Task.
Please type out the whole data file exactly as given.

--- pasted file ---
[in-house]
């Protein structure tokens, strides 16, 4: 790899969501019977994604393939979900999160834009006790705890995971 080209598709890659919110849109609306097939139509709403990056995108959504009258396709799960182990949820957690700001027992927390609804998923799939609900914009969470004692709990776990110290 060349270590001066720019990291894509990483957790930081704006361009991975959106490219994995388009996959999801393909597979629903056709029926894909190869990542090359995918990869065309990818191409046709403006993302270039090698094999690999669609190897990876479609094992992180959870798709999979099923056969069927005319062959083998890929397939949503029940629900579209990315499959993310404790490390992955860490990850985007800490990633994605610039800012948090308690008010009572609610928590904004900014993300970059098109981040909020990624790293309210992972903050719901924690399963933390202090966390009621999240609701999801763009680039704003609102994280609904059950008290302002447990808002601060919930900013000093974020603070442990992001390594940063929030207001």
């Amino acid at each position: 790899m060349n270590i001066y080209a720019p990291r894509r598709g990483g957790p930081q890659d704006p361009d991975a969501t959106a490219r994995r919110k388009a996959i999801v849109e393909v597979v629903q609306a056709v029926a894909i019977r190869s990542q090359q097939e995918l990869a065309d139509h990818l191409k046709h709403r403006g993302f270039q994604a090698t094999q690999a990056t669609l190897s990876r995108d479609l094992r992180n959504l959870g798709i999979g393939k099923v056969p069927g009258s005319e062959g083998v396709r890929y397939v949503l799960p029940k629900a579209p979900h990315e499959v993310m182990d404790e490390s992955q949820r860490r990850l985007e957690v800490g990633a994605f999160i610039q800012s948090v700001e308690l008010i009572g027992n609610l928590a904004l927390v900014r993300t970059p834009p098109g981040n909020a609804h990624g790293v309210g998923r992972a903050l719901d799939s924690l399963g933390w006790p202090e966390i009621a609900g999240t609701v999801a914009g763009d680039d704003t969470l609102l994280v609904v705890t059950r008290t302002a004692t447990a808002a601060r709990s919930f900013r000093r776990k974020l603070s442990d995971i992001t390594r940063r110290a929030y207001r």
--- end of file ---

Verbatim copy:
[in-house]
């Protein structure tokens, strides 16, 4: 790899969501019977994604393939979900999160834009006790705890995971 080209598709890659919110849109609306097939139509709403990056995108959504009258396709799960182990949820957690700001027992927390609804998923799939609900914009969470004692709990776990110290 060349270590001066720019990291894509990483957790930081704006361009991975959106490219994995388009996959999801393909597979629903056709029926894909190869990542090359995918990869065309990818191409046709403006993302270039090698094999690999669609190897990876479609094992992180959870798709999979099923056969069927005319062959083998890929397939949503029940629900579209990315499959993310404790490390992955860490990850985007800490990633994605610039800012948090308690008010009572609610928590904004900014993300970059098109981040909020990624790293309210992972903050719901924690399963933390202090966390009621999240609701999801763009680039704003609102994280609904059950008290302002447990808002601060919930900013000093974020603070442990992001390594940063929030207001």
């Amino acid at each position: 790899m060349n270590i001066y080209a720019p990291r894509r598709g990483g957790p930081q890659d704006p361009d991975a969501t959106a490219r994995r919110k388009a996959i999801v849109e393909v597979v629903q609306a056709v029926a894909i019977r190869s990542q090359q097939e995918l990869a065309d139509h990818l191409k046709h709403r403006g993302f270039q994604a090698t094999q690999a990056t669609l190897s990876r995108d479609l094992r992180n959504l959870g798709i999979g393939k099923v056969p069927g009258s005319e062959g083998v396709r890929y397939v949503l799960p029940k629900a579209p979900h990315e499959v993310m182990d404790e490390s992955q949820r860490r990850l985007e957690v800490g990633a994605f999160i610039q800012s948090v700001e308690l008010i009572g027992n609610l928590a904004l927390v900014r993300t970059p834009p098109g981040n909020a609804h990624g790293v309210g998923r992972a903050l719901d799939s924690l399963g933390w006790p202090e966390i009621a609900g999240t609701v999801a914009g763009d680039d704003t969470l609102l994280v609904v705890t059950r008290t302002a004692t447990a808002a601060r709990s919930f900013r000093r776990k974020l603070s442990d995971i992001t390594r940063r110290a929030y207001r």